25.10.19

Lucy Suchman and Feminist Technoscience 

Lucy Suchman's text Human-machine reconfigurations: Plans and situated actions examines virtually all kinds of relations between humans and machines. Suchman suggests three key elements as being necessary for AI projects to possess 'humanness':

 

'embodiment, emotion, and sociality'. 

 

She elaborates on each characteristic in its own respective chapter, with real world examples of historical and contemporary technologies. The latter two chapters directly deal with facial expression recognition/ FER. 

 

AI being created after the image of its 'specifically located' makers.  ...The prevailing figuration in Euro-American imaginaries is one of autonomous, rational agency, and projects of artificial intelligence reiterate that culturally specific imaginary. What does it mean to classify human facial expressions into a few categories? they seem kind of arbitrary? and why would you do such a thing?

Here are some examples of the expression category sets chosen for different algorithms:

Angry, Fearful, Disgusted, Sad, Happy, Surprised, Neutral

Neutral, anger, contempt, disgust, fear, happiness, sadness, surprise

Happy, normal, sad, sleepy, surprised, wink

Neutral, smile, anger, scream

The above table from Ion Marquez' 2010 research paper Face Recognition Algorithms, the purpose of which is to 'produce a review of the face detection and face recognition literature as comprehensive as possible', lists the key applications of FER algorithms. All but the last of these categories are related to surveillance and security, which follows from Marquez' introductory statement that this type of technology was first developed with the US Department of Defence and an 'unnamed intelligence agency' in the 1960s.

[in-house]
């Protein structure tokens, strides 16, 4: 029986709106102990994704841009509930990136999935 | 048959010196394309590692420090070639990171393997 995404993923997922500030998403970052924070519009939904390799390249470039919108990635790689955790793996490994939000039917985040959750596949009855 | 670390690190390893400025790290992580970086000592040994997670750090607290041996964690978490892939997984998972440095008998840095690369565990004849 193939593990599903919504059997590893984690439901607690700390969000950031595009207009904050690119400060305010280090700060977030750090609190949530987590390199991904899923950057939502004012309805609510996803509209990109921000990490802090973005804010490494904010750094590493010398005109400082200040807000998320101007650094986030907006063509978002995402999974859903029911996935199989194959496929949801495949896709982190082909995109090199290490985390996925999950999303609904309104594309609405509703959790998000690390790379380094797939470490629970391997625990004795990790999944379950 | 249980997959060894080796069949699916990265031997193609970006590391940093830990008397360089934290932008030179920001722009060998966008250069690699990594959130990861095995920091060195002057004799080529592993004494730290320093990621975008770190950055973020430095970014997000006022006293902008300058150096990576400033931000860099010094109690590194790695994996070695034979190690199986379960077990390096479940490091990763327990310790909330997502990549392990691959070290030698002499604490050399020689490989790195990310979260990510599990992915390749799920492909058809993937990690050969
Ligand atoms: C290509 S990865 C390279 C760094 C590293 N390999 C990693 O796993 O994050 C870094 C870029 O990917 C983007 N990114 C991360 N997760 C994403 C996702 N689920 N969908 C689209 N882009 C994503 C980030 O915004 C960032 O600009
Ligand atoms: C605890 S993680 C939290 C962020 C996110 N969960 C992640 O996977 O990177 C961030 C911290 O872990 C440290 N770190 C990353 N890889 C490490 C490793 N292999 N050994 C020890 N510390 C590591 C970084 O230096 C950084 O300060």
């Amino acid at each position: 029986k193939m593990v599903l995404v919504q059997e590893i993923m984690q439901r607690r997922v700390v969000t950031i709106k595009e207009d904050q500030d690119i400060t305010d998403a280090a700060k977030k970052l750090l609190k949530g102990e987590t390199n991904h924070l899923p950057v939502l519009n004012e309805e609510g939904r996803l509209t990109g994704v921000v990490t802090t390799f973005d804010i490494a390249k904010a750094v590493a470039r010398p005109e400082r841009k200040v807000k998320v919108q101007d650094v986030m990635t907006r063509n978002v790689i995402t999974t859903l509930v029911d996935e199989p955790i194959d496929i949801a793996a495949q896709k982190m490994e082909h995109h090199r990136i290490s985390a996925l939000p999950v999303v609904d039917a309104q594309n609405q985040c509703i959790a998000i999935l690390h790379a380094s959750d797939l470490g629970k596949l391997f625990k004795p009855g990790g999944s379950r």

Rosalind Picard, noted proponent and director of the Affective Computing Laboratory at the Massachusetts Institute of Technology: 'because emotional computing tends to connote computers with an undesirable reduction in rationality,we prefer the term affective computing to denote computing that relates to, arises from, or deliberately influences emotions.' This is exactly what FER does. The intelligence cannot be said to be 'emotional' itself, this is a misstep in reasoning: it is affective because the information it processes is affective(?) to humans (?)

Technologies, Haraway argues, are forms of materialized figuration; that is, they bring together assemblages of stuff and meaning into more and less stable arrangements.

“Good and reliable subjects” were chosen for their ability to display clearly recognizable emotions on demand, whereas those that failed to produce unambiguous and therefore easily classifiable behaviors were left out of the protocol (Dror 1999: 383).

emotional types, normalized across the circumstances of their occurrence (e.g., as anger, fear, excitement), and treated as internally
homogeneous, if variable in their quantity or intensity.

“Emotions were understood as processes in the general scheme of the body-as-machine . . . Thus, emotion was a pattern written in the language of the biological elements that one monitored in, or sampled from, the organism” (2001: 362).

Amanda Knox and Lindy Chamberlain are some prolific examples of emotional responses being judged as insincere or insufficient and as evidence of guilt.. Neurodivergent or autistic people are certainly excluded from 'normative' classifications of humanness..

I don't think FER algorithms do 'figure the human'- not all algorithms are made with this intention? most aren't? it doesn't have embodiment, it is disembodied software- it is affective in one sense of the word but not emotional- maybe it has sociality I'm not sure

name2.png